Son ordered to be freed in Road Dog case

Motorcycle shop co-owner could remain jailed while prosecutors ponder appeal

July 25, 2008 


    A handful of prominent athletes and business people have been caught up in federal perjury cases. Their outcomes:

    January 2008: Olympic track star Marion Jones was sentenced to six months in prison for lying to federal prosecutors investigating the use of performance- enhancing substances.
    November 2007: Barry Bonds, baseball's home run king, was indicted on suspicion of perjury and obstruction of justice for telling a federal grand jury he did not knowingly use performance-enhancing drugs. His trial is set for March.
    December 2006: Former elite cyclist Tammy Thomas was indicted on three counts of perjury and one count of obstruction of justice as part of a federal steroids investigation. In April, she was found guilty; she'll be sentenced Friday.
    March 2004: Martha Stewart was found guilty of conspiracy, obstruction and lying to federal investigators about her sale of ImClone Systems Inc. stock in December 2001. She was sentenced to five months in prison and fined $30,000.
    June 2003: ImClone founder and former chief executive Samuel Waksal was convicted on charges of perjury, obstruction of justice, and bank and securities fraud. He was sentenced to 87 months in prison and fined $3 million.

Brent F. Holloway, co-owner of Road Dog Cycle in Denair, has been ordered to be released on a $500,000 property bond, officials reported Thursday.

Holloway could be held several more days while federal prosecutors decide whether to appeal the decision.

He has been in custody in Fresno for more than a week in connection with federal racketeering allegations related to the motorcycle shop he owns with his father, Robert C. Holloway III.

Robert Holloway, 60, of Turlock was denied a request for release earlier this week in a different Fresno courtroom.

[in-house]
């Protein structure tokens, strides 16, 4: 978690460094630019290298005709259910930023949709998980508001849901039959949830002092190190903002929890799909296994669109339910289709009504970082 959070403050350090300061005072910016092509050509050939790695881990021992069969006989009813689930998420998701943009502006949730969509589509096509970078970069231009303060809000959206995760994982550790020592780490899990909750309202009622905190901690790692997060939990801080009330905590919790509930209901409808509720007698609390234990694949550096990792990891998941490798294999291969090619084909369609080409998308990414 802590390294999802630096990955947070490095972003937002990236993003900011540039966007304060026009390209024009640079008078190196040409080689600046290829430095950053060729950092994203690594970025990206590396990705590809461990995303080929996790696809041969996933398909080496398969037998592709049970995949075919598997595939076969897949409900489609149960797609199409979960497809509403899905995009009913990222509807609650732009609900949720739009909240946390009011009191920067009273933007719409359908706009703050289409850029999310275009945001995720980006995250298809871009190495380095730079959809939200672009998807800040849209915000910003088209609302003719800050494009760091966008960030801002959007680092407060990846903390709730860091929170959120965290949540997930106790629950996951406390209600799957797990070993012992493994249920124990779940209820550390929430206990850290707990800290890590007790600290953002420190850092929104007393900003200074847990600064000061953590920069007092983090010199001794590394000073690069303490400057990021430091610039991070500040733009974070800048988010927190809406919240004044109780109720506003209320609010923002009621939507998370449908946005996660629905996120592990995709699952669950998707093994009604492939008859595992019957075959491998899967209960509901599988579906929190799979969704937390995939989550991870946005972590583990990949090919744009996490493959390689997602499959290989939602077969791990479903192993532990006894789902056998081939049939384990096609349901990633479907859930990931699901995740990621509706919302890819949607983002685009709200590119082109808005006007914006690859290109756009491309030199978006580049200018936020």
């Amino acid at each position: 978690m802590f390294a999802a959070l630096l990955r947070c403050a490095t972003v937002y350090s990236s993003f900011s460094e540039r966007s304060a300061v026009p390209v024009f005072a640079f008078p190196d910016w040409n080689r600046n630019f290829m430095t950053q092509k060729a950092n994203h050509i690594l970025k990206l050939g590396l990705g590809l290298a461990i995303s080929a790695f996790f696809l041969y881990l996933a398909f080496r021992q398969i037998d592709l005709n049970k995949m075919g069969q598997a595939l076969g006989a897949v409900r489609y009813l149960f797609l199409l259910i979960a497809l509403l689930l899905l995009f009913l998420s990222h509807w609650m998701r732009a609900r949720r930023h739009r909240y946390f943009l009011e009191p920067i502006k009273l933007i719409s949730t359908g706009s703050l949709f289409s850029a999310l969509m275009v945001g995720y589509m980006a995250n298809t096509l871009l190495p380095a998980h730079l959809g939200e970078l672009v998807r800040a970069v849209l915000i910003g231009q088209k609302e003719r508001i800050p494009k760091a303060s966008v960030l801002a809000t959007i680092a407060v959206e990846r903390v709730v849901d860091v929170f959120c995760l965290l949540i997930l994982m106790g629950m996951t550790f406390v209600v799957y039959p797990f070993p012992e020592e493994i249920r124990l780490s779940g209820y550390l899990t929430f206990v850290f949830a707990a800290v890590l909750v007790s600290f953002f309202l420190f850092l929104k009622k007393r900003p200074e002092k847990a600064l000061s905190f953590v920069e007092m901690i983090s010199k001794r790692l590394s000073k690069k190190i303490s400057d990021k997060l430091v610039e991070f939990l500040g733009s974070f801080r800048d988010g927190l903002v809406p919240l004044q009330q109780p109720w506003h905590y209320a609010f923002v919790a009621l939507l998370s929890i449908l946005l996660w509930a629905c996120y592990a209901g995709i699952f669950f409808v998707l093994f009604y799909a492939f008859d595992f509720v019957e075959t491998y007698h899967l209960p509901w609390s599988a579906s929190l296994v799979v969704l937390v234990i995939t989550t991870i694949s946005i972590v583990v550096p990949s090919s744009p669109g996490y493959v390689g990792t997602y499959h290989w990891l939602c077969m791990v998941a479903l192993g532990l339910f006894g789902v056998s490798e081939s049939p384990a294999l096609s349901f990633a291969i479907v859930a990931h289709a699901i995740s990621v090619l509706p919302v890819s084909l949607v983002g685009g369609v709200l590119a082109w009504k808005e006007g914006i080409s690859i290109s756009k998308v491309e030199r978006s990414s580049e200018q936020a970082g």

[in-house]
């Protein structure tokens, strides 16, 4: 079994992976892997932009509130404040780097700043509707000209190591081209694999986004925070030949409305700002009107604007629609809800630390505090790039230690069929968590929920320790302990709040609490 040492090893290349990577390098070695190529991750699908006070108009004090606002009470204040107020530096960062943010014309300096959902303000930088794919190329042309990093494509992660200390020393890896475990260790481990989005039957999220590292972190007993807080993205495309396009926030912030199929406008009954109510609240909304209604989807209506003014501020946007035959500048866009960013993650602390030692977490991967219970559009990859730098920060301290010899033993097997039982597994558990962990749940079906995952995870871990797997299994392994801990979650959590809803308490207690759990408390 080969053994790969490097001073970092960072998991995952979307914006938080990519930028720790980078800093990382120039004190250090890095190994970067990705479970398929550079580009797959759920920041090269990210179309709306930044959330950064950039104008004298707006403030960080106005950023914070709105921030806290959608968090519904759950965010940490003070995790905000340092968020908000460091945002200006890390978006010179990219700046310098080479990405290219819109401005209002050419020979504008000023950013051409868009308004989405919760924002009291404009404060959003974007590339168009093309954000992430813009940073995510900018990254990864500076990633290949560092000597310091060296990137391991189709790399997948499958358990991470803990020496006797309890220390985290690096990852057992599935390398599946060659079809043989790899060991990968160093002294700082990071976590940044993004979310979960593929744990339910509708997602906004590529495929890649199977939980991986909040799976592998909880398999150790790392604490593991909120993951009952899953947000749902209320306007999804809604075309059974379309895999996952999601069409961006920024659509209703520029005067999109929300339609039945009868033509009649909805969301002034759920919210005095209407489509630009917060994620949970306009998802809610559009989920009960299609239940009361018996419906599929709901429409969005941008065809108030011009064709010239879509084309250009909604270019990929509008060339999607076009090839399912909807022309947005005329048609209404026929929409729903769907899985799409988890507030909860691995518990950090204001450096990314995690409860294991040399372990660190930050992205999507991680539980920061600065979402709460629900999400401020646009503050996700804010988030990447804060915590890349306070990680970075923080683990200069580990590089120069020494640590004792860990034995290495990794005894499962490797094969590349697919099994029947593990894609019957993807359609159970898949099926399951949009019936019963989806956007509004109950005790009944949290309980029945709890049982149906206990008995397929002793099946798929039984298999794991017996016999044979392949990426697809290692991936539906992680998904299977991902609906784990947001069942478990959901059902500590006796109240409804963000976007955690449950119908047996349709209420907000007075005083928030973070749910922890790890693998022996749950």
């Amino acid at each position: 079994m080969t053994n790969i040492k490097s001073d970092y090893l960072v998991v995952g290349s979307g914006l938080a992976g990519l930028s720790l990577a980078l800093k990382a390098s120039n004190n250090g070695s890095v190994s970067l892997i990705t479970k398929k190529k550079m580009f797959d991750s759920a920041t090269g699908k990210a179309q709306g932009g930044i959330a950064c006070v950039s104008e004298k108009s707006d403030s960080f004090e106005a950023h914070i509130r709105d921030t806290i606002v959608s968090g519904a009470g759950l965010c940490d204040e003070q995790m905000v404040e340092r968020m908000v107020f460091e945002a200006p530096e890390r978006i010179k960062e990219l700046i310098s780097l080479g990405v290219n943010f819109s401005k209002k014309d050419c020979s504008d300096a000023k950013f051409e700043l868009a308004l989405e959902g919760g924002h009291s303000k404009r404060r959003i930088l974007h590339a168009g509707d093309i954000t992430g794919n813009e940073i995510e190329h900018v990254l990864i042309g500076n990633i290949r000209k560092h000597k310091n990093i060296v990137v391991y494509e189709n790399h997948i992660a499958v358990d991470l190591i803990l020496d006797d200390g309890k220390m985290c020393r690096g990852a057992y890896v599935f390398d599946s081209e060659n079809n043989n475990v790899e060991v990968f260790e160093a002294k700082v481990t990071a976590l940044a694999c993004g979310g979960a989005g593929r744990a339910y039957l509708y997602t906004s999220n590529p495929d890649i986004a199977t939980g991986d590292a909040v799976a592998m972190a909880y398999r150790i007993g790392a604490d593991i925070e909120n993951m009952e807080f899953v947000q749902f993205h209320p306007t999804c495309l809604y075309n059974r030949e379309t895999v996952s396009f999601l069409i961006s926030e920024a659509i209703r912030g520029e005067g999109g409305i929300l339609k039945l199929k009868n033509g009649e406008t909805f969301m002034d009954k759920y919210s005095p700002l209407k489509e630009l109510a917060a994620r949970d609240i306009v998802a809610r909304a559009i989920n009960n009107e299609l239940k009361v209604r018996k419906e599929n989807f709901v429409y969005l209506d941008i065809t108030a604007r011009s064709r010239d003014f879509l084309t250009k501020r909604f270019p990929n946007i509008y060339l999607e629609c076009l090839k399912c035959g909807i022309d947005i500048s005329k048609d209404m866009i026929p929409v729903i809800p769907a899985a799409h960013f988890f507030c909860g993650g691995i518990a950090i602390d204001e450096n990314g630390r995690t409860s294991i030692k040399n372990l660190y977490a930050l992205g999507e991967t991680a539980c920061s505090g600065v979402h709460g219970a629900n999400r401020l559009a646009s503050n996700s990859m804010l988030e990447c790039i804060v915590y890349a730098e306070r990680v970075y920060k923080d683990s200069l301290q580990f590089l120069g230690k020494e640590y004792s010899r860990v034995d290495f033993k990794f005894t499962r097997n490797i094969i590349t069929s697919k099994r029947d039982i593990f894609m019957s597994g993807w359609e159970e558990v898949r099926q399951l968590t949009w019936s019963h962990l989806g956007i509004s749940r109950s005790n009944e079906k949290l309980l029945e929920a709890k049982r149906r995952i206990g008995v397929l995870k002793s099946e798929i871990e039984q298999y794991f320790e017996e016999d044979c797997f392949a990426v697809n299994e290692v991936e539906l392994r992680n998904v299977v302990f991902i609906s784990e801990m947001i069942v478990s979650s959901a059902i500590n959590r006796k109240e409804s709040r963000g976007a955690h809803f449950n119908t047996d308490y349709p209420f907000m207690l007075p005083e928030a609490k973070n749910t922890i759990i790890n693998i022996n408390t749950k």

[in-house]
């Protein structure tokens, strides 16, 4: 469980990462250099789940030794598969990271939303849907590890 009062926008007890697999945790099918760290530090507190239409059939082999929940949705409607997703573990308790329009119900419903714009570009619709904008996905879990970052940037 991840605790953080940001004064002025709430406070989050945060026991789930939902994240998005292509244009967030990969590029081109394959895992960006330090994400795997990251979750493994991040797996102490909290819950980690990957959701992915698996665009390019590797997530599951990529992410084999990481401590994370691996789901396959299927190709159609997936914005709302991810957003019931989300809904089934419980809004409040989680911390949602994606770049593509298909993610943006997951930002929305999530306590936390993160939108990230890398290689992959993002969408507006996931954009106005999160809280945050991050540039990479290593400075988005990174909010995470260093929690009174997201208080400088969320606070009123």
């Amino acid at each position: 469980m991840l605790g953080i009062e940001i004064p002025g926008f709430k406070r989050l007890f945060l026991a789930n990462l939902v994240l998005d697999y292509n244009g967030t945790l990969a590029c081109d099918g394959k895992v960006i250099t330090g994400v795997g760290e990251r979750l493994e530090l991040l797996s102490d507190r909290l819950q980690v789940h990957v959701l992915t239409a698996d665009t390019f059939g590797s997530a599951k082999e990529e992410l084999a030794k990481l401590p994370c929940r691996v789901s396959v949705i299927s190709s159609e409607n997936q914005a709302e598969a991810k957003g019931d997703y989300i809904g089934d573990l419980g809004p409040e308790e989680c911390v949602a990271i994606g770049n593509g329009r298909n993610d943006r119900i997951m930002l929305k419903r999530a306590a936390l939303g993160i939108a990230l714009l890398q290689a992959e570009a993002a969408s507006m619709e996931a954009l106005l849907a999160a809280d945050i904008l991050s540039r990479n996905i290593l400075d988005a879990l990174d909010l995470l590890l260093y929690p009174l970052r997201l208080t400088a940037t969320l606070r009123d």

Authorities contend that the father and son ran a racketeering enterprise at the motorcycle shop. A grand jury indicted the Holloways and 11 others earlier this month on charges related to suspected illegal operations at the shop going back to 1997.

Supporters say the Holloways have contributed much to their communities and were simply too flexible about allowing certain customers who didn't have their finances in order to leave with the shop's motorcycles.

Magistrate Judge Dennis Beck in U.S. District Court said Brent Holloway, 35, of Modesto should be released as long as he avoids contact with other defendants in the case. Beck ordered Holloway to be on home detention with electronic monitoring and other conditions, according to Assistant U.S. Attorney Mark E. Cul-lers. Holloway is not allowed to leave Stanislaus County.

Cullers said Thursday that his office is considering requesting a stay of the release order and an appeal to a district judge.

Five defendants in the case have been held in custody pending further hearings and seven have been ordered to be released. One, who lives in Sweden, still is wanted by law enforcement.

The Road Dog defendants are scheduled to appear next in court Aug. 11, though Brent Holloway could appear sooner if the U.S. attorney's office pursues an appeal.

Bee staff writer Emilie Raguso can be reached at or 578-2235.

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